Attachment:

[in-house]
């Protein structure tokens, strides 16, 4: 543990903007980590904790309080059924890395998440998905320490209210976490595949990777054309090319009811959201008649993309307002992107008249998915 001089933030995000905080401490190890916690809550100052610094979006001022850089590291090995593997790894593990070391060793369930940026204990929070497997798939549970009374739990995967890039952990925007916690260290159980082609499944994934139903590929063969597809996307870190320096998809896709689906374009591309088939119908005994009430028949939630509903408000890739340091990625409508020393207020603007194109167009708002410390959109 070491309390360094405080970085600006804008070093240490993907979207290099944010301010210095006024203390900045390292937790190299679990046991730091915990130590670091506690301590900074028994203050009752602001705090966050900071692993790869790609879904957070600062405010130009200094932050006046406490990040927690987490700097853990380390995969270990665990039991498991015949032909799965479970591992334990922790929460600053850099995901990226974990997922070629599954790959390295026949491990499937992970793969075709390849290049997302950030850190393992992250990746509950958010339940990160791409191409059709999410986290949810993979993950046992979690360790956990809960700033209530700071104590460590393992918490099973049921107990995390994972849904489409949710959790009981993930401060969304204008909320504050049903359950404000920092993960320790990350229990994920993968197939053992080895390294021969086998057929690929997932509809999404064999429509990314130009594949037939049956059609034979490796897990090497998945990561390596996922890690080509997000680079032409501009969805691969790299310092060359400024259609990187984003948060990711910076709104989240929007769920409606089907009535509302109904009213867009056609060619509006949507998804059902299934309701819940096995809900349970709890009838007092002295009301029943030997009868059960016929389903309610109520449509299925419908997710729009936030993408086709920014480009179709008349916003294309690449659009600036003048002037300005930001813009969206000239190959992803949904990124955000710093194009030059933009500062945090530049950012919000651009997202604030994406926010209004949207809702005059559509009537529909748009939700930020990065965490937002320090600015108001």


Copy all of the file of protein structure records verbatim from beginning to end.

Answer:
[in-house]
């Protein structure tokens, strides 16, 4: 543990903007980590904790309080059924890395998440998905320490209210976490595949990777054309090319009811959201008649993309307002992107008249998915 001089933030995000905080401490190890916690809550100052610094979006001022850089590291090995593997790894593990070391060793369930940026204990929070497997798939549970009374739990995967890039952990925007916690260290159980082609499944994934139903590929063969597809996307870190320096998809896709689906374009591309088939119908005994009430028949939630509903408000890739340091990625409508020393207020603007194109167009708002410390959109 070491309390360094405080970085600006804008070093240490993907979207290099944010301010210095006024203390900045390292937790190299679990046991730091915990130590670091506690301590900074028994203050009752602001705090966050900071692993790869790609879904957070600062405010130009200094932050006046406490990040927690987490700097853990380390995969270990665990039991498991015949032909799965479970591992334990922790929460600053850099995901990226974990997922070629599954790959390295026949491990499937992970793969075709390849290049997302950030850190393992992250990746509950958010339940990160791409191409059709999410986290949810993979993950046992979690360790956990809960700033209530700071104590460590393992918490099973049921107990995390994972849904489409949710959790009981993930401060969304204008909320504050049903359950404000920092993960320790990350229990994920993968197939053992080895390294021969086998057929690929997932509809999404064999429509990314130009594949037939049956059609034979490796897990090497998945990561390596996922890690080509997000680079032409501009969805691969790299310092060359400024259609990187984003948060990711910076709104989240929007769920409606089907009535509302109904009213867009056609060619509006949507998804059902299934309701819940096995809900349970709890009838007092002295009301029943030997009868059960016929389903309610109520449509299925419908997710729009936030993408086709920014480009179709008349916003294309690449659009600036003048002037300005930001813009969206000239190959992803949904990124955000710093194009030059933009500062945090530049950012919000651009997202604030994406926010209004949207809702005059559509009537529909748009939700930020990065965490937002320090600015108001």